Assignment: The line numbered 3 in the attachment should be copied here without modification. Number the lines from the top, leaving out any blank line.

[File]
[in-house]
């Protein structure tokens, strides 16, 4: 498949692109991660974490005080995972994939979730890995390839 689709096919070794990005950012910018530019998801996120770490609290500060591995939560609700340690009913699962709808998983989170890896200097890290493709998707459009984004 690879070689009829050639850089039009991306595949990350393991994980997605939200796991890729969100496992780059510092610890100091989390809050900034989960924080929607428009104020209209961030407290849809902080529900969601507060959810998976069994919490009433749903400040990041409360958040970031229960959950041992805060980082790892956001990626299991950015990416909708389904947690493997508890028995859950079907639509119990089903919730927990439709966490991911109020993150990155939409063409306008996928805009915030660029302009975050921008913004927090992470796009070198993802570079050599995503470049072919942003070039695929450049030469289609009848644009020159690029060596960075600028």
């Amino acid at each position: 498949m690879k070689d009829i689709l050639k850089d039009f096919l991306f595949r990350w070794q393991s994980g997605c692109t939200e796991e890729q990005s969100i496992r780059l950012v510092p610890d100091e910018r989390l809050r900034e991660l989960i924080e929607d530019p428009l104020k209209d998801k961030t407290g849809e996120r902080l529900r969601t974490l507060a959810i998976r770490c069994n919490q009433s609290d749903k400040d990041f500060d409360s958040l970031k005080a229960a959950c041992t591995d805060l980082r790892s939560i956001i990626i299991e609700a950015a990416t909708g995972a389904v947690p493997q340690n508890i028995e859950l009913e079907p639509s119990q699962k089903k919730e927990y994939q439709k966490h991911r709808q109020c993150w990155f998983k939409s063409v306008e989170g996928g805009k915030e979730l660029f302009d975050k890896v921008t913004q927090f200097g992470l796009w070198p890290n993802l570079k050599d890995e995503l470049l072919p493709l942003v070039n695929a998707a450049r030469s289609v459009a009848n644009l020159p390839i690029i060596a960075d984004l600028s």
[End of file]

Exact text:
């Amino acid at each position: 498949m690879k070689d009829i689709l050639k850089d039009f096919l991306f595949r990350w070794q393991s994980g997605c692109t939200e796991e890729q990005s969100i496992r780059l950012v510092p610890d100091e910018r989390l809050r900034e991660l989960i924080e929607d530019p428009l104020k209209d998801k961030t407290g849809e996120r902080l529900r969601t974490l507060a959810i998976r770490c069994n919490q009433s609290d749903k400040d990041f500060d409360s958040l970031k005080a229960a959950c041992t591995d805060l980082r790892s939560i956001i990626i299991e609700a950015a990416t909708g995972a389904v947690p493997q340690n508890i028995e859950l009913e079907p639509s119990q699962k089903k919730e927990y994939q439709k966490h991911r709808q109020c993150w990155f998983k939409s063409v306008e989170g996928g805009k915030e979730l660029f302009d975050k890896v921008t913004q927090f200097g992470l796009w070198p890290n993802l570079k050599d890995e995503l470049l072919p493709l942003v070039n695929a998707a450049r030469s289609v459009a009848n644009l020159p390839i690029i060596a960075d984004l600028s």